May 1, 2009, Newsletter Issue #325: The Dutch Warmblood

Tip of the Week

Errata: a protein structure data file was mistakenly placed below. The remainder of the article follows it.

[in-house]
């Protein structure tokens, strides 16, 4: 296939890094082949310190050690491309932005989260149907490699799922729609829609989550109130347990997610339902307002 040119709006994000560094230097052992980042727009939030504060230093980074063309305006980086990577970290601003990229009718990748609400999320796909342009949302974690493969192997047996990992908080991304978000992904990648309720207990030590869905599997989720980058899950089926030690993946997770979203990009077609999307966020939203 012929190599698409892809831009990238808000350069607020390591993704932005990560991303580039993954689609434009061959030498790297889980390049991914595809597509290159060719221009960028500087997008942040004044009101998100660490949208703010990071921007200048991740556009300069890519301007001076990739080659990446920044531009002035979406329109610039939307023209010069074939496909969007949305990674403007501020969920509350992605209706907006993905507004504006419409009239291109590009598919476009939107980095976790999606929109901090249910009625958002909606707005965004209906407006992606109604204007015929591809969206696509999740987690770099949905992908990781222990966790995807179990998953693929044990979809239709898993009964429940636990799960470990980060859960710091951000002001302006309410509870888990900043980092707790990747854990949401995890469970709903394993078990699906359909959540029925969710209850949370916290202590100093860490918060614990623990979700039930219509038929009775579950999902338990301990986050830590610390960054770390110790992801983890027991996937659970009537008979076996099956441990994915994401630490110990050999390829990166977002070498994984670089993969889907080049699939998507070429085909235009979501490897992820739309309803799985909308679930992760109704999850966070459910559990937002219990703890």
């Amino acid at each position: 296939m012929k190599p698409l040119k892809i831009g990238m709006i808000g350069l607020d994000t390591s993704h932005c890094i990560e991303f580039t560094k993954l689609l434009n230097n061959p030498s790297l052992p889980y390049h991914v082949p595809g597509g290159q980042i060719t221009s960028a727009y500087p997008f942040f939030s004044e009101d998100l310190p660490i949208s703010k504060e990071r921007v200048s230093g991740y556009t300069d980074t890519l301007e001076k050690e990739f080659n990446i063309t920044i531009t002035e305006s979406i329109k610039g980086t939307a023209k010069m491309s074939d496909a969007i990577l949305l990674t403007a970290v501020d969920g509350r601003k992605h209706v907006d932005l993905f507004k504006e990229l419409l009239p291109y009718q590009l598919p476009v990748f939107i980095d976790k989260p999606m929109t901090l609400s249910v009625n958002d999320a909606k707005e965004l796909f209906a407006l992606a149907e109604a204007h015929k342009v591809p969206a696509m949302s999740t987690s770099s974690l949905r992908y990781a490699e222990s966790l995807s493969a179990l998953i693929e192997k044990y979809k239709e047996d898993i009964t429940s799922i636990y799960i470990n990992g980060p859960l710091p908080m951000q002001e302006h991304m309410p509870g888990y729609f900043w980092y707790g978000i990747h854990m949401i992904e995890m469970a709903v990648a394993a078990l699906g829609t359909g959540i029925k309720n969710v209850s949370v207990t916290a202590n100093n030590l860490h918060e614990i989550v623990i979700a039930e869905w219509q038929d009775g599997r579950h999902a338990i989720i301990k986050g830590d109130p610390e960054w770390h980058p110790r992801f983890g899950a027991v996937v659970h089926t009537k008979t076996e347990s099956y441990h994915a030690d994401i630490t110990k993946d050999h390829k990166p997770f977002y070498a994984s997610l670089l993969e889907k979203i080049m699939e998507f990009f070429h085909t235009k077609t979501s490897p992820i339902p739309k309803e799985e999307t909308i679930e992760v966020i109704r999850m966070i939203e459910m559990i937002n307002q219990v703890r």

In the heyday of coaching in the 19th century, horses were imported to Europe from England - the Norfolk Trotter, the Yorkshire Coach, the Cleveland Bay, the Hackney - to be crossed on the native mares, becoming the ancestors of the moden sport horses of today´s foremost horse-breeding countries and regions. As horse use grew to include more farm work, the breeding goal changed. The farm horses had to be all-round horses honest and tractable enough for plowing, yet stylish enough for carriage use and for riding. As farm mechanization progressed after World War II, the breeding goal was redirected toward producing pleasure sport horses. During this process of ‘modernization', there was again considerable foreign influence from France, England (Thoroughbreds), and Germany (Holsteiners and Trakehners).

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